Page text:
Is well water testing needed for your well?
Do you see stains, signs of corrosion or is there an odor to the water?
Is a well water testing kit needed for your well? If you use the water in your home for bathing, washing or drinking, it is recommended. Do you see stains, signs of corrosion or is there an odor to the water? Well water testing is critical especially if your family depends on your well for household water needs.
According to a new Gallup poll, 63 percent of respondents said they worried “a great deal” about pollution of drinking water, while 57 percent of overall respondents also said they were concerned about water pollution.
Over 15 million U.S. households (approximately 15 percent of Americans) rely on their water wells for drinking water. Private water wells should be protected from contamination. Fertilizers and pesticides from nearby farms and gardens can find their way into groundwater supply over time. Toxic substances from mining sites, landfills,
Fertilizers and pesticides from nearby farms and gardens can find their way into groundwater supply over time. Toxic substances from mining sites, landfills, and even used motor oil can also seep into groundwater. It is also possible for septic tank wastes to leach into the ground and contaminate the water you draw from your well.
If contaminated groundwater is consumed, it could cause illness. Septic tank waste can cause hepatitis and dysentery. Toxins can poison both humans and animals. Long-term effects of prolonged exposure to polluted water include cancer and organ failure.
Ground water contamination can come from many sources, including:
According to best practices recommended by the U.S. Environmental Protection Agency and local health agencies you should test your water at least once for serious threats and annually for some common problems.
A general mineral analysis is a good place to start. It will show immediately the level of minerals you have in your well water, if the water will be corrosive, or if the water will be scale forming in your pipes and fixtures. If you are seeing stains, sediment, or odor in your water this type of test is recommended as a good low cost option.
If you live near a service station, or your well is near a modern farm which uses chemicals, then a general mineral plus pesticide, herbicides, and heavy metals are recommended. One (relatively) low-cost way to go is to use a WaterCheck Test Kit.
The kit includes the WaterCheck Test Kit with ice freeze pack and test bottles. Note that once you take the water samples, the samples and chill pack (chill pack is included) must be sent by overnight express service (USPS, FEDX or UPS) to the lab in Ypsilanti, Michigan 48197. This can cost between $45 to $100 depending on where you live and is not included in our low upfront cost.
Please allow 3 to 4 weeks to get back the results. This certified lab test is a great bargain, but it does take some time to get the results back from the lab! After the test is complete you will be emailed a copy and also sent a hard copy by mail. We also provide expert interpretation of the report if you have any questions.
Professional EPA-certified laboratory results can now be yours for a fraction of the cost of regular laboratory testing. This 103 parameter test offers a broad spectrum drinking water analysis including:
Consider testing your well for pesticides, organic chemicals, and heavy metals before you use a new well for the first time. Test private water supplies annually for nitrate and coliform bacteria to detect contamination problems early.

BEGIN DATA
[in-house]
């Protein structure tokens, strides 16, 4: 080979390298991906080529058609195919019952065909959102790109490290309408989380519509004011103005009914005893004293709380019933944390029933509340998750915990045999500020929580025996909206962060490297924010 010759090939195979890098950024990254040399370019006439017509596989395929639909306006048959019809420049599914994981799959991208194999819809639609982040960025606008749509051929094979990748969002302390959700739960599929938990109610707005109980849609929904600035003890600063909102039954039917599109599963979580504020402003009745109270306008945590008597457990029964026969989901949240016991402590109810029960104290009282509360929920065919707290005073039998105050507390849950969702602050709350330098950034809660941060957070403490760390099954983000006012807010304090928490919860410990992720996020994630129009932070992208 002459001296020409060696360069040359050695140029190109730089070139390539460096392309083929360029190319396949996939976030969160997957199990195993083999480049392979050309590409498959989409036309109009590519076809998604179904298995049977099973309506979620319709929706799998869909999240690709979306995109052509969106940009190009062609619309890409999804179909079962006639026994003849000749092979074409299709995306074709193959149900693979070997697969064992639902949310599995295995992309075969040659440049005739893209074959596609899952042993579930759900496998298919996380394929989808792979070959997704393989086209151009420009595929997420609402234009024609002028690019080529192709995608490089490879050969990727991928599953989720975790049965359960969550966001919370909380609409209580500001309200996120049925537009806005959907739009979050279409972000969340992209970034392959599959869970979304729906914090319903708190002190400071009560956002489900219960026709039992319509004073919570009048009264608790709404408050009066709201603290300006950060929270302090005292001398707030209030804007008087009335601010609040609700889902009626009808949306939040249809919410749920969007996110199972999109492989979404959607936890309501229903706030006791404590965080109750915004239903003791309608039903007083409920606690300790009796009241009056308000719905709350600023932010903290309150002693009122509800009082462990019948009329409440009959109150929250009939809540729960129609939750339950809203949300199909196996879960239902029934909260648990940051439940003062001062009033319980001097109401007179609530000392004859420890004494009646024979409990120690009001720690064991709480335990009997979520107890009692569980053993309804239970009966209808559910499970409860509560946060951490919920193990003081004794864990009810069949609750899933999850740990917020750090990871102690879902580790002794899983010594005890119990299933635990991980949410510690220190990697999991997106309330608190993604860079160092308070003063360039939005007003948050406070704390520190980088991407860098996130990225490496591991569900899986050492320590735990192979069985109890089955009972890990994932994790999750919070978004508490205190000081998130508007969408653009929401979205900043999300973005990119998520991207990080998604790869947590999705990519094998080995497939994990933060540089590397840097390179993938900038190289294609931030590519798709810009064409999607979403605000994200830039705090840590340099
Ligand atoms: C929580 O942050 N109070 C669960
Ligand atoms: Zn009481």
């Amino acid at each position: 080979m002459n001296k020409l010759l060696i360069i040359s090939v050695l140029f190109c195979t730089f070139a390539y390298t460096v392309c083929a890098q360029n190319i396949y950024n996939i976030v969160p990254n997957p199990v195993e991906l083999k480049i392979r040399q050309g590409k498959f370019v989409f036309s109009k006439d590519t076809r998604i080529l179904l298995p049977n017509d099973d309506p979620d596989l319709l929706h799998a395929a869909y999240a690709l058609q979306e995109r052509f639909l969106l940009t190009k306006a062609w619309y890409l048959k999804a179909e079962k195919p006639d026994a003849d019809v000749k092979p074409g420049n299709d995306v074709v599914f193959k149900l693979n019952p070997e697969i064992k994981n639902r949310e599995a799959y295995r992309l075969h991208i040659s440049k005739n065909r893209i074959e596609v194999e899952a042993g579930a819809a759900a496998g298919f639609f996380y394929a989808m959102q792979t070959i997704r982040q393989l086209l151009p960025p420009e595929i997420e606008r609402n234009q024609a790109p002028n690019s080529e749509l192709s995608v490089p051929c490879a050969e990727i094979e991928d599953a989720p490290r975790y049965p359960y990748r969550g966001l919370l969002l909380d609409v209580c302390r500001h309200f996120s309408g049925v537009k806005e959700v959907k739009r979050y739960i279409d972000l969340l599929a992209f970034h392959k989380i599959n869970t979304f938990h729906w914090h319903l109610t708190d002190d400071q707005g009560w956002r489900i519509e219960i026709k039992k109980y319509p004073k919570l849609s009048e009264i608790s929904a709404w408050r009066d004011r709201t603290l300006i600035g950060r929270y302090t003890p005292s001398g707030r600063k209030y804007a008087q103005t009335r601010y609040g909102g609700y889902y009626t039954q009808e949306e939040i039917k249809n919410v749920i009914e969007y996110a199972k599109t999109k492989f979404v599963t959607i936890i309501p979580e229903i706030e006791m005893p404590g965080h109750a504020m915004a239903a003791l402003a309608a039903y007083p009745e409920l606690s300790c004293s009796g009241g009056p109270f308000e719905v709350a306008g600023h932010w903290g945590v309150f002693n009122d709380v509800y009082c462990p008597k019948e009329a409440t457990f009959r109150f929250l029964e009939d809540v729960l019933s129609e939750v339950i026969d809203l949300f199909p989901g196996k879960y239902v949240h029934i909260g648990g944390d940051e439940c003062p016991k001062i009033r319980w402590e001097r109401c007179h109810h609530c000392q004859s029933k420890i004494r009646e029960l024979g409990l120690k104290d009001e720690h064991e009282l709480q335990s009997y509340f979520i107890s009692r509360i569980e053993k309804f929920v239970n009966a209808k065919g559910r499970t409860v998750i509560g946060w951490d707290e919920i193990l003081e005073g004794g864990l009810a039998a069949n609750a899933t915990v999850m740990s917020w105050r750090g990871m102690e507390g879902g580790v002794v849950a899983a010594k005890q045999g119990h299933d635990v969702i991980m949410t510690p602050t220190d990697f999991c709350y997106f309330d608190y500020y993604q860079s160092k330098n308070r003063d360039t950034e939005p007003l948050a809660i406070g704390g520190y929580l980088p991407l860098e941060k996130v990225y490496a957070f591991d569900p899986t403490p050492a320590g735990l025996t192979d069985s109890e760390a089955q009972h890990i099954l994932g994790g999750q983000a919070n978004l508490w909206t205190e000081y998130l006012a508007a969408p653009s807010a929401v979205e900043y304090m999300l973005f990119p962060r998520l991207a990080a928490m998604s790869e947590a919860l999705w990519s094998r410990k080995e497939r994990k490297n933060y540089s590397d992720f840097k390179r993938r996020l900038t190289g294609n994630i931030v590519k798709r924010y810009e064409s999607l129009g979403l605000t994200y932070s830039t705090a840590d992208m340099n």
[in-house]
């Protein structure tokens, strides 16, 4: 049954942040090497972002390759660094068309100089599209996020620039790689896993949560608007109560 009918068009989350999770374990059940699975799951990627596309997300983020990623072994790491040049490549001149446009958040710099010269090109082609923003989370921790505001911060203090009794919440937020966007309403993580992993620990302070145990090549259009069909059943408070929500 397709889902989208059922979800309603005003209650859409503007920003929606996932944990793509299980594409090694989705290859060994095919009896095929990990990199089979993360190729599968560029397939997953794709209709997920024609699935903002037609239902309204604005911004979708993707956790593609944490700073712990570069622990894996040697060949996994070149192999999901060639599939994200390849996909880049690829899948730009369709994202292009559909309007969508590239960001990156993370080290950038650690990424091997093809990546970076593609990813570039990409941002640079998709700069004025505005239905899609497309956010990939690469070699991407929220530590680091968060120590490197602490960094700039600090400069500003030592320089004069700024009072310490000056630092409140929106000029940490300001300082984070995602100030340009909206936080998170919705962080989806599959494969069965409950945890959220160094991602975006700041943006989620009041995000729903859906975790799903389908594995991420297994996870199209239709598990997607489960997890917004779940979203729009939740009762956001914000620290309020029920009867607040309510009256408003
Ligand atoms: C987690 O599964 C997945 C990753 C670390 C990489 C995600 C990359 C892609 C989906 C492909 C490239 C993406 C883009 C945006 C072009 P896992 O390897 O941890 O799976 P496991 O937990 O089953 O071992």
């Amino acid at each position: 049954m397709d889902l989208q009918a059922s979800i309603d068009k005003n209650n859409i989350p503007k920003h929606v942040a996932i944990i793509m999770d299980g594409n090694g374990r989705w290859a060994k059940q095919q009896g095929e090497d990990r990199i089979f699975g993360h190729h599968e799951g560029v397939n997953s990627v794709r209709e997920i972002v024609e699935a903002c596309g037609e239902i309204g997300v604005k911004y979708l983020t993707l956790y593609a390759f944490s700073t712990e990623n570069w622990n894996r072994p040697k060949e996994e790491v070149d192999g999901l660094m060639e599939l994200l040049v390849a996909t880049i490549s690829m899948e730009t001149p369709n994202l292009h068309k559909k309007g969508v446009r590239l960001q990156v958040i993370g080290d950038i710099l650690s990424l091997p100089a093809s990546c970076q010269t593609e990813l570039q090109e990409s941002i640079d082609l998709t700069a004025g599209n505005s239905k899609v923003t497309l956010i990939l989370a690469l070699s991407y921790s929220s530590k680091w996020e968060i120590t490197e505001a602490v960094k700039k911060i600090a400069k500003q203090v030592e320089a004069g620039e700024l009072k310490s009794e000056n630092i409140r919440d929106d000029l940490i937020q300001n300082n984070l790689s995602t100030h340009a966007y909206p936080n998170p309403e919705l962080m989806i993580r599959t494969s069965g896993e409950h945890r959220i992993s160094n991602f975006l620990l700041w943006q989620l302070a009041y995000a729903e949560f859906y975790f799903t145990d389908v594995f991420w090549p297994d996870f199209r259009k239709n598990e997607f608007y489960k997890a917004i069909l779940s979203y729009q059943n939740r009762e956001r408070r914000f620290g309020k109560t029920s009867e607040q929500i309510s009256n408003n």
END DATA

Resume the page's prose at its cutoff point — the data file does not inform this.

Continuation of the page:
Test your well more frequently if you suspect a problem. Be aware of activities in your neighborhood that may affect the water quality of your well, especially if you live in an area with septic tanks.
See also: Well Water Test Kits
Well Water Test Kits Or Laboratory Tests? Do it yourself well water test kits can save you time and money especially if you are trying to solve aesthetic and not health-related problems.
There are a large number of water testing labs and well water test kits on the market for the home water well owner. If you already know your water is safe but are attempting to solve a specific well water problem such as staining, odors or perhaps corrosion there are some outstanding home well water test kits now available to analyze your water in the comfort of your home and get instant results. Read More
During the time when the EPA lowered the arsenic standard for drinkable water from 50 parts to 10 per billion in 2001, a total of 3,000 waters systems were violated. Even today, almost one thousand systems are still in violation.
A decade has passed after the Environmental Protection Agency in the U.S. took aggressive action to control the arsenic in drinking water and several reports that came in had tallied that almost 1,000 water systems that serves more than 1 million people are still not in compliance.
The ones that were affected the most are those 914 small systems that don’t have the funds to meet the arsenic standard. However, there are several lobby groups, together with some legislation proposed in the Senate, that are seeking to widen their funding to the poorest residents in America that will help finance their system upgrades.
Since third of the water systems that were identified a decade ago are unable to comply with public health concerns, this gave competition among the state of environmental regulation in the US, 21st century modern science and the nation’s economic outlook. The monitoring equipment can easily identify the problem which will then push the government to set a standard. But despite this, the nation lacks the funding in solving problems for those populations who were not capable enough to handle the burden.